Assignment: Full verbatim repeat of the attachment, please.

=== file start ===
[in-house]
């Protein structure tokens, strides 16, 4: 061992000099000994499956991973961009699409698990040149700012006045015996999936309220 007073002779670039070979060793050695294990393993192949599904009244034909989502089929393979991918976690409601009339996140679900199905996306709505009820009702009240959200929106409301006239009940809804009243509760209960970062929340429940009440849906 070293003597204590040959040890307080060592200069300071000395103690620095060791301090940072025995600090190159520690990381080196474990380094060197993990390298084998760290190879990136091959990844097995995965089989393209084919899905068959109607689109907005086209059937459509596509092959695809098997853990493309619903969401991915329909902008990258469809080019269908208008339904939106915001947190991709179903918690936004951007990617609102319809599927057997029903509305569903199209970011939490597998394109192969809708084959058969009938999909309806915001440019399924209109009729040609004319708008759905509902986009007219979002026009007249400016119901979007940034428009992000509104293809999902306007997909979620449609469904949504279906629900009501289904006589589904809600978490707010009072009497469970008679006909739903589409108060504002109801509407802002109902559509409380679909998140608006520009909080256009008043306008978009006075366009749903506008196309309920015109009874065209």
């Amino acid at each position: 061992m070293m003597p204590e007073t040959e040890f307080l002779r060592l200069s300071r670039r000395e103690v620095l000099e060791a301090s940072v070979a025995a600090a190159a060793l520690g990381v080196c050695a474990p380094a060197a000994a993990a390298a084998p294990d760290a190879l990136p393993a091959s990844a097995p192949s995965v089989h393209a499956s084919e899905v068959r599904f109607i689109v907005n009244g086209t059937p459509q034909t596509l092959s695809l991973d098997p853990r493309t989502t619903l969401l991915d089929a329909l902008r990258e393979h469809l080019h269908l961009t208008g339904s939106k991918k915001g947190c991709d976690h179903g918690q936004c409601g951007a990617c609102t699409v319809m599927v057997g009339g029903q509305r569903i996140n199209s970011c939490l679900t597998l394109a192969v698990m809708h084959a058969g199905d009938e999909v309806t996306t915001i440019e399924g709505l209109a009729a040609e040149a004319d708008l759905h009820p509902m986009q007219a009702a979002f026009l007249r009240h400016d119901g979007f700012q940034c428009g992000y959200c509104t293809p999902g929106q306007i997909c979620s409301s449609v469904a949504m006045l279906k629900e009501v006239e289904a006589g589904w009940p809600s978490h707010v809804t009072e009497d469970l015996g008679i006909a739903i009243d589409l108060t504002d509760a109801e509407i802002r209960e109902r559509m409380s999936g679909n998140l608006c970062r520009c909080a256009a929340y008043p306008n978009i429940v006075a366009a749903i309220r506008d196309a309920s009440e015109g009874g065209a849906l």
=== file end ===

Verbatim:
[in-house]
């Protein structure tokens, strides 16, 4: 061992000099000994499956991973961009699409698990040149700012006045015996999936309220 007073002779670039070979060793050695294990393993192949599904009244034909989502089929393979991918976690409601009339996140679900199905996306709505009820009702009240959200929106409301006239009940809804009243509760209960970062929340429940009440849906 070293003597204590040959040890307080060592200069300071000395103690620095060791301090940072025995600090190159520690990381080196474990380094060197993990390298084998760290190879990136091959990844097995995965089989393209084919899905068959109607689109907005086209059937459509596509092959695809098997853990493309619903969401991915329909902008990258469809080019269908208008339904939106915001947190991709179903918690936004951007990617609102319809599927057997029903509305569903199209970011939490597998394109192969809708084959058969009938999909309806915001440019399924209109009729040609004319708008759905509902986009007219979002026009007249400016119901979007940034428009992000509104293809999902306007997909979620449609469904949504279906629900009501289904006589589904809600978490707010009072009497469970008679006909739903589409108060504002109801509407802002109902559509409380679909998140608006520009909080256009008043306008978009006075366009749903506008196309309920015109009874065209």
């Amino acid at each position: 061992m070293m003597p204590e007073t040959e040890f307080l002779r060592l200069s300071r670039r000395e103690v620095l000099e060791a301090s940072v070979a025995a600090a190159a060793l520690g990381v080196c050695a474990p380094a060197a000994a993990a390298a084998p294990d760290a190879l990136p393993a091959s990844a097995p192949s995965v089989h393209a499956s084919e899905v068959r599904f109607i689109v907005n009244g086209t059937p459509q034909t596509l092959s695809l991973d098997p853990r493309t989502t619903l969401l991915d089929a329909l902008r990258e393979h469809l080019h269908l961009t208008g339904s939106k991918k915001g947190c991709d976690h179903g918690q936004c409601g951007a990617c609102t699409v319809m599927v057997g009339g029903q509305r569903i996140n199209s970011c939490l679900t597998l394109a192969v698990m809708h084959a058969g199905d009938e999909v309806t996306t915001i440019e399924g709505l209109a009729a040609e040149a004319d708008l759905h009820p509902m986009q007219a009702a979002f026009l007249r009240h400016d119901g979007f700012q940034c428009g992000y959200c509104t293809p999902g929106q306007i997909c979620s409301s449609v469904a949504m006045l279906k629900e009501v006239e289904a006589g589904w009940p809600s978490h707010v809804t009072e009497d469970l015996g008679i006909a739903i009243d589409l108060t504002d509760a109801e509407i802002r209960e109902r559509m409380s999936g679909n998140l608006c970062r520009c909080a256009a929340y008043p306008n978009i429940v006075a366009a749903i309220r506008d196309a309920s009440e015109g009874g065209a849906l």